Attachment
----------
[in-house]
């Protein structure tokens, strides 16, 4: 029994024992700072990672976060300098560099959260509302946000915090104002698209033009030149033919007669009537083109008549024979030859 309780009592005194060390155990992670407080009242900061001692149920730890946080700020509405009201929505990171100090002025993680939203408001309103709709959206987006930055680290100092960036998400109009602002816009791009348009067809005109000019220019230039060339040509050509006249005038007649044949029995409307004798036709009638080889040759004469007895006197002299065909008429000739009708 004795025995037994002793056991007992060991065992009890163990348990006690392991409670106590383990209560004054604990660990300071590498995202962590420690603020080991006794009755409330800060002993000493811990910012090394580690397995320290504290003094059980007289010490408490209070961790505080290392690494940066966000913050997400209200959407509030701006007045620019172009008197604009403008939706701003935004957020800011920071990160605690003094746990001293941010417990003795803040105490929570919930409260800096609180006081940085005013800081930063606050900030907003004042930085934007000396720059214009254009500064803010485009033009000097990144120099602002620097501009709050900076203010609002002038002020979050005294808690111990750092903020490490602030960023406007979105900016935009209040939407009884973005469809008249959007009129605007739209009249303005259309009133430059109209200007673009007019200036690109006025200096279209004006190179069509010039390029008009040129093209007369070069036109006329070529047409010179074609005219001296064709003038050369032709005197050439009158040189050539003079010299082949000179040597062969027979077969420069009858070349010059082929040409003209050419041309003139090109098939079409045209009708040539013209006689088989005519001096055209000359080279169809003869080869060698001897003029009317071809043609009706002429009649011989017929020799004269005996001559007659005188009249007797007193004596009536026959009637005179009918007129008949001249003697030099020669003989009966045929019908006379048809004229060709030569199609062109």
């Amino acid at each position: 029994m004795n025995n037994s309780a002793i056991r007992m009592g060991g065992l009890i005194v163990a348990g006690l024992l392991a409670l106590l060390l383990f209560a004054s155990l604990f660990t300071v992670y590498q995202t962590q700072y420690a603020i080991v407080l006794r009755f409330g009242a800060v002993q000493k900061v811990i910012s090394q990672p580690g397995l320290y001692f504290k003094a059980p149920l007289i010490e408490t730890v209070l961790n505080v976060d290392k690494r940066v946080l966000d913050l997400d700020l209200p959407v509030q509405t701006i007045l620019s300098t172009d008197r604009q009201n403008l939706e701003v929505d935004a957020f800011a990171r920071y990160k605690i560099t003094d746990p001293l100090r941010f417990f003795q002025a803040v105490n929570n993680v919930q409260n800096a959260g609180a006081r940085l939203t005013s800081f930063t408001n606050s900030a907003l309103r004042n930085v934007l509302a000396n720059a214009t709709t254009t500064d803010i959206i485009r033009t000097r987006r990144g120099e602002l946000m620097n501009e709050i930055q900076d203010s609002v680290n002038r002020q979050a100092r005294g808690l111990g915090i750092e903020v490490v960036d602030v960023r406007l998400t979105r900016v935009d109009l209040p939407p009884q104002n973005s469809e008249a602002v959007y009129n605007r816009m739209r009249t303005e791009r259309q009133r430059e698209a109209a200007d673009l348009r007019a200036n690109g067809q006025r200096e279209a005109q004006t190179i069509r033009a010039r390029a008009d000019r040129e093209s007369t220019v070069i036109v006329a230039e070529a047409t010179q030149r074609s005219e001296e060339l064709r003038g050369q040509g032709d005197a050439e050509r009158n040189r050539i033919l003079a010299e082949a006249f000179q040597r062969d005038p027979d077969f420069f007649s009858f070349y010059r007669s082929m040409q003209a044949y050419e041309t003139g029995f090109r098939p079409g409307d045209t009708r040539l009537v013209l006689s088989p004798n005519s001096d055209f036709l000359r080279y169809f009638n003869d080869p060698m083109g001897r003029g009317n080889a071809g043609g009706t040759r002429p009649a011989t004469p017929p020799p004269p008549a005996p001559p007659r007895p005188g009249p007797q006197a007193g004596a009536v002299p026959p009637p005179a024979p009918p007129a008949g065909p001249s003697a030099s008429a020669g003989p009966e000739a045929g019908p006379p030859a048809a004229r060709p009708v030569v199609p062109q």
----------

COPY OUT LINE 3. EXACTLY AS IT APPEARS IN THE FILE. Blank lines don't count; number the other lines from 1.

């Amino acid at each position: 029994m004795n025995n037994s309780a002793i056991r007992m009592g060991g065992l009890i005194v163990a348990g006690l024992l392991a409670l106590l060390l383990f209560a004054s155990l604990f660990t300071v992670y590498q995202t962590q700072y420690a603020i080991v407080l006794r009755f409330g009242a800060v002993q000493k900061v811990i910012s090394q990672p580690g397995l320290y001692f504290k003094a059980p149920l007289i010490e408490t730890v209070l961790n505080v976060d290392k690494r940066v946080l966000d913050l997400d700020l209200p959407v509030q509405t701006i007045l620019s300098t172009d008197r604009q009201n403008l939706e701003v929505d935004a957020f800011a990171r920071y990160k605690i560099t003094d746990p001293l100090r941010f417990f003795q002025a803040v105490n929570n993680v919930q409260n800096a959260g609180a006081r940085l939203t005013s800081f930063t408001n606050s900030a907003l309103r004042n930085v934007l509302a000396n720059a214009t709709t254009t500064d803010i959206i485009r033009t000097r987006r990144g120099e602002l946000m620097n501009e709050i930055q900076d203010s609002v680290n002038r002020q979050a100092r005294g808690l111990g915090i750092e903020v490490v960036d602030v960023r406007l998400t979105r900016v935009d109009l209040p939407p009884q104002n973005s469809e008249a602002v959007y009129n605007r816009m739209r009249t303005e791009r259309q009133r430059e698209a109209a200007d673009l348009r007019a200036n690109g067809q006025r200096e279209a005109q004006t190179i069509r033009a010039r390029a008009d000019r040129e093209s007369t220019v070069i036109v006329a230039e070529a047409t010179q030149r074609s005219e001296e060339l064709r003038g050369q040509g032709d005197a050439e050509r009158n040189r050539i033919l003079a010299e082949a006249f000179q040597r062969d005038p027979d077969f420069f007649s009858f070349y010059r007669s082929m040409q003209a044949y050419e041309t003139g029995f090109r098939p079409g409307d045209t009708r040539l009537v013209l006689s088989p004798n005519s001096d055209f036709l000359r080279y169809f009638n003869d080869p060698m083109g001897r003029g009317n080889a071809g043609g009706t040759r002429p009649a011989t004469p017929p020799p004269p008549a005996p001559p007659r007895p005188g009249p007797q006197a007193g004596a009536v002299p026959p009637p005179a024979p009918p007129a008949g065909p001249s003697a030099s008429a020669g003989p009966e000739a045929g019908p006379p030859a048809a004229r060709p009708v030569v199609p062109q």